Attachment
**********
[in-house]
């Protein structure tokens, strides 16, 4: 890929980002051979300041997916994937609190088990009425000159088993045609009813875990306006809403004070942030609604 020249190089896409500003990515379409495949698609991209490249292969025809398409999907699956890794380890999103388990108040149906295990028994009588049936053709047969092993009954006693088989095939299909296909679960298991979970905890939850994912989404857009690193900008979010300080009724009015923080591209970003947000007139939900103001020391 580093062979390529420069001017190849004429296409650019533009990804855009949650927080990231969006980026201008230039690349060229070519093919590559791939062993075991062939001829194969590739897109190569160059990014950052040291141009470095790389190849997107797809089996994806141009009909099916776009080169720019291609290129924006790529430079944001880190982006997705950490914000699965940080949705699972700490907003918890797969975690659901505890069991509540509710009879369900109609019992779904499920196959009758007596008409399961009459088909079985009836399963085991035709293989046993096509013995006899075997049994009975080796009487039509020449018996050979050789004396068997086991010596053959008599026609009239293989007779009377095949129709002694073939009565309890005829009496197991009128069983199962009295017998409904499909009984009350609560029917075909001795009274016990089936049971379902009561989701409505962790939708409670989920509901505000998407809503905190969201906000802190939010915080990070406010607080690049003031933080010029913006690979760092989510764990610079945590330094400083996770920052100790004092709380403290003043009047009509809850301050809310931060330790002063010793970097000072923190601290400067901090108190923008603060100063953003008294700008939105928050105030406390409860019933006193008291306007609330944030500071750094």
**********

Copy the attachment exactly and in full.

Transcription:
[in-house]
């Protein structure tokens, strides 16, 4: 890929980002051979300041997916994937609190088990009425000159088993045609009813875990306006809403004070942030609604 020249190089896409500003990515379409495949698609991209490249292969025809398409999907699956890794380890999103388990108040149906295990028994009588049936053709047969092993009954006693088989095939299909296909679960298991979970905890939850994912989404857009690193900008979010300080009724009015923080591209970003947000007139939900103001020391 580093062979390529420069001017190849004429296409650019533009990804855009949650927080990231969006980026201008230039690349060229070519093919590559791939062993075991062939001829194969590739897109190569160059990014950052040291141009470095790389190849997107797809089996994806141009009909099916776009080169720019291609290129924006790529430079944001880190982006997705950490914000699965940080949705699972700490907003918890797969975690659901505890069991509540509710009879369900109609019992779904499920196959009758007596008409399961009459088909079985009836399963085991035709293989046993096509013995006899075997049994009975080796009487039509020449018996050979050789004396068997086991010596053959008599026609009239293989007779009377095949129709002694073939009565309890005829009496197991009128069983199962009295017998409904499909009984009350609560029917075909001795009274016990089936049971379902009561989701409505962790939708409670989920509901505000998407809503905190969201906000802190939010915080990070406010607080690049003031933080010029913006690979760092989510764990610079945590330094400083996770920052100790004092709380403290003043009047009509809850301050809310931060330790002063010793970097000072923190601290400067901090108190923008603060100063953003008294700008939105928050105030406390409860019933006193008291306007609330944030500071750094």